The IP-multicast transmission is the IP level answer for the growing one-to-many content spreading needs in multimedia applications (Hosszú, 2005). Nevertheless the address allocation and service discovery is a problematic field of this technology. Despite of the efficiency of the IP-multicast it has not been deployed in the whole Internet. Especially the global address allocation is a problematic part of the Internet-wide multicasting. This article addresses such problems in order to review the existing methods and the emerging research results. The IP-multicasting uses a shared IPv4 address range. In Internet-wide applications the dynamic allocation and reuse of the addresses is essential. Recent Internet-wide IP-multicasting protocols (MBGP/ MSDP/PIM-SM) have a scalability or complexity problem. The article introduces the existing solution for the wide-area multicasting and also proposes a novel method, which overcomes the limitations of the previous approaches.
The IP-multicasting provides an excellent solution for the one-to-many communication problems. The IP-multicast is based on the routers, which act as nodes of the multicast distribution tree. In such a way the routers multiply the multicast packets to be forwarded to every member of the multicast group. The IP-multicast method relies on network level mechanisms, since the construction of the multicast delivery tree is based on the multicast routing protocols in the routers. In such a way the IP-multicast is a pure network level communication technology, which is a logical extension of the unicast (one-to-one) IP-based communication.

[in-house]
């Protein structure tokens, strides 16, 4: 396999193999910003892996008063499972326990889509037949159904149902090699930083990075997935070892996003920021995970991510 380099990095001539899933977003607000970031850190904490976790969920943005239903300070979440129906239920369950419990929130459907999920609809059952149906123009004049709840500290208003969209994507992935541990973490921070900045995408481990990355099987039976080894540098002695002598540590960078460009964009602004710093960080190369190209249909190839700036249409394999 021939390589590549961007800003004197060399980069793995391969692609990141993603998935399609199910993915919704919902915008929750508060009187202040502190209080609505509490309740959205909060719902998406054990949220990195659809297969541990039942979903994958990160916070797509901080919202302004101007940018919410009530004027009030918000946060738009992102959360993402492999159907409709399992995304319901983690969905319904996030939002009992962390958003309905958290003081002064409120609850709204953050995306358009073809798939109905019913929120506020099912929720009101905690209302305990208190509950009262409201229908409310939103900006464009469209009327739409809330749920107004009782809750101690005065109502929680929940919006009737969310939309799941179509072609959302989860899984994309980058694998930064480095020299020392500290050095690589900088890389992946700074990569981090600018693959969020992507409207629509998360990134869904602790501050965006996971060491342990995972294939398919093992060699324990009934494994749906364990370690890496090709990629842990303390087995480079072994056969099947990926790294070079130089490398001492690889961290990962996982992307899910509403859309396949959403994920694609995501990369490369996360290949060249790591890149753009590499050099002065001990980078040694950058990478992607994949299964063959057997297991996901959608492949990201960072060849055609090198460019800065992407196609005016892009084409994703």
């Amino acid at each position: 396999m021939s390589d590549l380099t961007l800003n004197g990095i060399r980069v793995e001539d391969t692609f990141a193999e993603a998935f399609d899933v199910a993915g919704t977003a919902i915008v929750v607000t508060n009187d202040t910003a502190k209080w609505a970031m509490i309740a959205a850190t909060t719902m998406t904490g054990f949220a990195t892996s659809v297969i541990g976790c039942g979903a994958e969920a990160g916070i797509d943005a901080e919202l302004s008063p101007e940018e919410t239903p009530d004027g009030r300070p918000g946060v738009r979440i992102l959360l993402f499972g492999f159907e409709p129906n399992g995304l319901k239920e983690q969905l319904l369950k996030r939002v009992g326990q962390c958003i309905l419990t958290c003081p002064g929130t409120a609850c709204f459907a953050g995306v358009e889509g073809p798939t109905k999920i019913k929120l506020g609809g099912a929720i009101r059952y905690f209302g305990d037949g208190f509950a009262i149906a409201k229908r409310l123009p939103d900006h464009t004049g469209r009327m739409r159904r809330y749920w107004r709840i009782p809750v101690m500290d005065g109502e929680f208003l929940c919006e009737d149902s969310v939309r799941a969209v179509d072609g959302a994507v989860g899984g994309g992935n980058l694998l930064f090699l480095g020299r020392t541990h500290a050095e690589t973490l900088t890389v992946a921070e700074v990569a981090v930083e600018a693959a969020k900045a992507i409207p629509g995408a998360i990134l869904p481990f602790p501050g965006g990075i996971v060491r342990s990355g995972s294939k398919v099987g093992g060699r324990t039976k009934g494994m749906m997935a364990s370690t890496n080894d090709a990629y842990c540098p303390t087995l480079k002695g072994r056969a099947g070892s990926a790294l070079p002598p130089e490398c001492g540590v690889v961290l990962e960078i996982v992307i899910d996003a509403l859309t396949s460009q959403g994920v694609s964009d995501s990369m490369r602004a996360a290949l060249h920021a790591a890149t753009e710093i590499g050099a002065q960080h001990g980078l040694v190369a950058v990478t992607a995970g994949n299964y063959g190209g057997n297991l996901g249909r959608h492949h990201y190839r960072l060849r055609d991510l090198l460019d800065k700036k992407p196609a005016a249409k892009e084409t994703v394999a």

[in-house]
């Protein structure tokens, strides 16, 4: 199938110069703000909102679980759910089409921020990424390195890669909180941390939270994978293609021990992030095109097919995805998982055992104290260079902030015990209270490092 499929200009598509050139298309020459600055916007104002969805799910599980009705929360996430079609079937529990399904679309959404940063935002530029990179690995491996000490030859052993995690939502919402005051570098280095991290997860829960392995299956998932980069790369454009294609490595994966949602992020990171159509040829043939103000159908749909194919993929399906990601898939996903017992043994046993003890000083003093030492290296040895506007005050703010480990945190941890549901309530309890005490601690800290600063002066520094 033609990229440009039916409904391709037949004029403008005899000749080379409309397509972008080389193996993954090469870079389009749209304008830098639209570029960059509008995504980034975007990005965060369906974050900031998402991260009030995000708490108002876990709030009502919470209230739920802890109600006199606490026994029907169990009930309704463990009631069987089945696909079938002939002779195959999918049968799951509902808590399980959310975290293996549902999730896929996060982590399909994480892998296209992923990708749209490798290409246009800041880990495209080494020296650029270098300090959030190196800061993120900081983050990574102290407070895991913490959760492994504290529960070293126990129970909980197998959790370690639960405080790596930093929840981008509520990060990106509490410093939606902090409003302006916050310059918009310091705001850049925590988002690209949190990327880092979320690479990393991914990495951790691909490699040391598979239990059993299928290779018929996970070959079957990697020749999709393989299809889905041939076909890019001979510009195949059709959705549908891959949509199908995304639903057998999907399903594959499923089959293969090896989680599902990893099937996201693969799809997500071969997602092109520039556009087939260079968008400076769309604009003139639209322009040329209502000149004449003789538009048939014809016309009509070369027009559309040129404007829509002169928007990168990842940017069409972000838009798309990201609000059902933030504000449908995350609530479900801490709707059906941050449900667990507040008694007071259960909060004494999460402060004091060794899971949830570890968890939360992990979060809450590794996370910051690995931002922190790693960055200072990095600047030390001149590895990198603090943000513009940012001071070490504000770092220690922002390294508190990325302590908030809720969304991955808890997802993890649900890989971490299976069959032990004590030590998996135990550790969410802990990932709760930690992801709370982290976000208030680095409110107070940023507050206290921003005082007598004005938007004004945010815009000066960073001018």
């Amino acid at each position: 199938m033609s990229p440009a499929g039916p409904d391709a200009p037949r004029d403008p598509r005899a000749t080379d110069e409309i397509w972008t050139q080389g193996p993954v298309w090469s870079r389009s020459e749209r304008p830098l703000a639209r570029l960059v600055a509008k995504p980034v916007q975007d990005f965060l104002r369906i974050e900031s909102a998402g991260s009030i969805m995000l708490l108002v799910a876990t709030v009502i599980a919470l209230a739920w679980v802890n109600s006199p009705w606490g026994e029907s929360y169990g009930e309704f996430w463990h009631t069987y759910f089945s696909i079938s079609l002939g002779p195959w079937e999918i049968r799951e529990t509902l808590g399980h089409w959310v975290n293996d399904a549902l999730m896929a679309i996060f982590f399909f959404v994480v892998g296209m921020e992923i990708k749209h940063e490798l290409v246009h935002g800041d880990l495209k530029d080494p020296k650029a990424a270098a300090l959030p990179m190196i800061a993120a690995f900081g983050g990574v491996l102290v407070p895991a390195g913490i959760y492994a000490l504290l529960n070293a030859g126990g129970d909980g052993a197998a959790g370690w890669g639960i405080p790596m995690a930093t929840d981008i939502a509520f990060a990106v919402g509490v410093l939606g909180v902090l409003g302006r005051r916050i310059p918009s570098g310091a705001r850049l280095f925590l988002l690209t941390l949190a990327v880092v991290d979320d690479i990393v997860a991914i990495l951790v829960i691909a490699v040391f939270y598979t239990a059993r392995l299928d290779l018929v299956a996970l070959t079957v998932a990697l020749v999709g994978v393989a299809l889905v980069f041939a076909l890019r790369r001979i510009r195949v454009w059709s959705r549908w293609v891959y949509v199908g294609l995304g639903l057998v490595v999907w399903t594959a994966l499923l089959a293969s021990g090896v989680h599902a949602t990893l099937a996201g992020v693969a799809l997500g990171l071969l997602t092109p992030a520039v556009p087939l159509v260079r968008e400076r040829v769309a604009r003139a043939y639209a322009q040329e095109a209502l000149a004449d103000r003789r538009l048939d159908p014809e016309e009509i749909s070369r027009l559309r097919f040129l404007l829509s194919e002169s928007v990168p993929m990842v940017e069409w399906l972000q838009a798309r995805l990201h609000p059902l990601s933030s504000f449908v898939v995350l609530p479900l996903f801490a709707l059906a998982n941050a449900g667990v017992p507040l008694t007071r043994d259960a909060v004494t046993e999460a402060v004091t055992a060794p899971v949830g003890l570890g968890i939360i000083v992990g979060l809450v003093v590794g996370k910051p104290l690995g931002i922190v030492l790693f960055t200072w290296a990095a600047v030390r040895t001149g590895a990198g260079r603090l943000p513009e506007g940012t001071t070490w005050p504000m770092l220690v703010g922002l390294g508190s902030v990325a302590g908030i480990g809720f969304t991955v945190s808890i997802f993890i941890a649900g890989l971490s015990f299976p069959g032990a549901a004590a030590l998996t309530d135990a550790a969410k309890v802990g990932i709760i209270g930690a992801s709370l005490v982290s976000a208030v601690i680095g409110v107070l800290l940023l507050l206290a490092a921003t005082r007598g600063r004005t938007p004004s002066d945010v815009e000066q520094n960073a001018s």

The alternative of the IP-multicast is the application-level multicast (ALM), where the multiplication points of the multicast distribution tree are the hosts and not the routers as in case of the IP-multicast (Banerjee, Bhattacharjee, & Kommareddy, 2002). The ALM methods are inherently less efficient than the IP-multicast, since the hosts in case of the ALM generate duplicated traffic around the hosts. Another disadvantage of the ALM is the inherent unreliability of its multiplication points, since these are host, which are run by users without any responsibility for the whole communication.